April 15, 2020
Real Plants, Virtual Garden Connections
LIVE SCREENING AND Q&A! Join us April 23 at 3 p.m. for a live screening of Susan Snyder and Mark Hathway’s first garden from scratch and type in your real questions in a virtual conversation with them! Register now to get auto notification. Hope to “see” you there!
My garden’s always working from home! I discovered spring-blooming annual Orlaya grandiflora on a visit with Pamela and Frank Arnosky, pioneers in locally-grown cut flowers at the Arnosky Family Farms in Blanco.
Rather than cutting my few to bring indoors, I leave these rotund little bouquets for pollinators. Next fall, I’ll plant lots of them to steal a few for the house.
Since it’s too late to plant spring bloomers, the Arnosky’s famous Blue Barn is still open for self-serve fresh bouquets to satisfy that need right now for Texas-style flowers.
Buttonhole-sized blooms from climbing ‘Cecile Brunner’ rose fill a small vase for working from home aromatherapy.
Soft pink climber ‘New Dawn’ is just as fragrant. I don’t pamper either of these. I rarely fertilize, but I do dose with compost every year.
Quarter-sized flowers on native heartleaf rosemallow (Hibiscus martianus) aren’t good for cutting. Their rosy glow and soft heart-shaped leaves do charm up a container, where mine resides in morning sun. I tried one in the ground and it didn’t return after a hard freeze its first year.
Native yaupon holly sports the tiniest flowers. We might miss them, but the bees never do!
Half-inch white flowers attract butterflies to native white avens (Geum canadense) on strawberry-like leaves in part shade. Woodland plants in nature, in my garden they get some morning or afternoon sun, depending on their spot.
I got a few at a Wildflower Center sale a few years ago as a hardy groundcover for shade. Now they’ve seeded out to form an evergreen base under taller plants. They’re huge now after the rains, but will hunker down once the heat’s back on and the waterworks turn off.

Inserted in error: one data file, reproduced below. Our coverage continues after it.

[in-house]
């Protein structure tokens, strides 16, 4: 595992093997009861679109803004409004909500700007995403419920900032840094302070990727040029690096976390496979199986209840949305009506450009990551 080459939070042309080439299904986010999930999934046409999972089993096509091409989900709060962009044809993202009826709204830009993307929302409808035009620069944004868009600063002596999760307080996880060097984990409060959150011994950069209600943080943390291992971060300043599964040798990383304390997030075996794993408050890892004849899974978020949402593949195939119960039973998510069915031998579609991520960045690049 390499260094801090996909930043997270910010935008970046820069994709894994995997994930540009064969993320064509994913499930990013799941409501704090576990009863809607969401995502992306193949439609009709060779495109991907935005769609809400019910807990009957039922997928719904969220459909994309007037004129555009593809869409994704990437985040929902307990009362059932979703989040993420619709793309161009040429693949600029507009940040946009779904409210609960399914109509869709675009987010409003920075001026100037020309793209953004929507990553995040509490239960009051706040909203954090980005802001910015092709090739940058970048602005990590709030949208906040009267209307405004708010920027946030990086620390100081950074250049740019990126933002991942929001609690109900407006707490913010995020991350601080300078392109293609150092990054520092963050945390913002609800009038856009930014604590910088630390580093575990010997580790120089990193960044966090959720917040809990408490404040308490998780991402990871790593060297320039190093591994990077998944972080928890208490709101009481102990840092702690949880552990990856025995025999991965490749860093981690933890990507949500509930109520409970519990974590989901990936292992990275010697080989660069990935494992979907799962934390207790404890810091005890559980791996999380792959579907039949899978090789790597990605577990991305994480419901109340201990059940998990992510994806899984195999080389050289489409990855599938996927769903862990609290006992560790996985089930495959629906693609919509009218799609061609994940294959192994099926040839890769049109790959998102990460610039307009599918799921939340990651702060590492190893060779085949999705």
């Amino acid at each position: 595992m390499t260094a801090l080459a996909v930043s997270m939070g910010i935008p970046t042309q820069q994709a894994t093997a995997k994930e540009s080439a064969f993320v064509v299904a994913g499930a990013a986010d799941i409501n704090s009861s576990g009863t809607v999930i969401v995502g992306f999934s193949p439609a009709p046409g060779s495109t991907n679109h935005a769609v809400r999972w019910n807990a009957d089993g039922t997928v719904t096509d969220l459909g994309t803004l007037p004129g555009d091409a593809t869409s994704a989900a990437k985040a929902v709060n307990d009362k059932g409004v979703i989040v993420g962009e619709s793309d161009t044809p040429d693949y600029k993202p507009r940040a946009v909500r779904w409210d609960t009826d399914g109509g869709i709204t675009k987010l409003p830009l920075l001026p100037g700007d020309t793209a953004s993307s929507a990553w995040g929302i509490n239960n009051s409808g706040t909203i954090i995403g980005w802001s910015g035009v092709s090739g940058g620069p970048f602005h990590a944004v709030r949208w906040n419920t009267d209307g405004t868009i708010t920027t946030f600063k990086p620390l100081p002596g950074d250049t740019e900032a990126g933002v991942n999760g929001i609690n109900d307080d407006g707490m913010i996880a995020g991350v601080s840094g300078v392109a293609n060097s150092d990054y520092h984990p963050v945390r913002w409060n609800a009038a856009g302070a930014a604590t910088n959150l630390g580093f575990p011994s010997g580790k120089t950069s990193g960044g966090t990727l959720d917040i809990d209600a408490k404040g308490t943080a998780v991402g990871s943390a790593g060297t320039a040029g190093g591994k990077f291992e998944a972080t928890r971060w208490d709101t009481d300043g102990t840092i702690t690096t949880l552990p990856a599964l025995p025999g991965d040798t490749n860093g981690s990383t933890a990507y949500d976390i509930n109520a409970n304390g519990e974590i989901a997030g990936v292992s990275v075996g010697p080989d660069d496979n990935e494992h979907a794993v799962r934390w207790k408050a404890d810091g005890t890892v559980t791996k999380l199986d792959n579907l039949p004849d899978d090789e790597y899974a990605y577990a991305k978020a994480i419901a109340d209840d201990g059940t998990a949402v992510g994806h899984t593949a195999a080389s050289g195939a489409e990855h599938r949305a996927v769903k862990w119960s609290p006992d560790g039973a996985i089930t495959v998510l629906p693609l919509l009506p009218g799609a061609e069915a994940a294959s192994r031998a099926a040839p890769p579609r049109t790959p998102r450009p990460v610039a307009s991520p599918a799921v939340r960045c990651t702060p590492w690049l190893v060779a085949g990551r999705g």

Swoon-worthy Byzantine gladiolus claims the flamboyant crown this week. A few pass-along corms years ago have multiplied to assure magenta magnificence every April, defying drenches, drought, and hard freezes.
Our asters are zooming thanks to recent rain. To prevent leggy, splaying plants, we can prune until late June. See how I pruned mine back in a working from home CTG where our new adopted cat Sunshine insisted on a cameo!
AND, I’d love to show off your virtual garden videos and pictures! What are you (and your kids/grandkids) doing outside? Send them on to me at email@example.com.
We’re all hankering to get to our local nurseries right now! Many are shuttered for now, so check your favorite for online ordering and curb side pickup. I’m sure there are more or more to come, so give me a heads up!
Barton Springs Nursery
The Natural Gardener
Lone Star Nursery
Tillery Street Plant Company
East Austin Succulents
Wimberley Gardens (limited hours + curbside)
Monarch Watch Milkweed (enter zip code to order flats of native milkweed)
Hill Country Water Gardens & Nursery
And local designer Leah Churner, who’s been on CTG many times, has started a plant delivery service. She picks up plants and supplies from wholesalers and delivers them curbside.
Since incorrect information propagates faster than stink bugs, Jeff Ferris and John Hart Asher squash a few untruths to spare you wasted time.
If your orchids are blooming like mine are, get tips for good orchid health with Lucy Newton and Sheryl Hawkins.
With all the spring trimming, are you getting into composting? Travis County Master Gardener Sheryl Williams breaks it down with the best composting DIY ever!
Austin PBS, KLRU-TV remains committed to providing safe, educational entertainment for the whole family and gardeners like you! We’re able to provide this valuable service because of your support. Make a gift today to keep us growing! Many,many thanks! Linda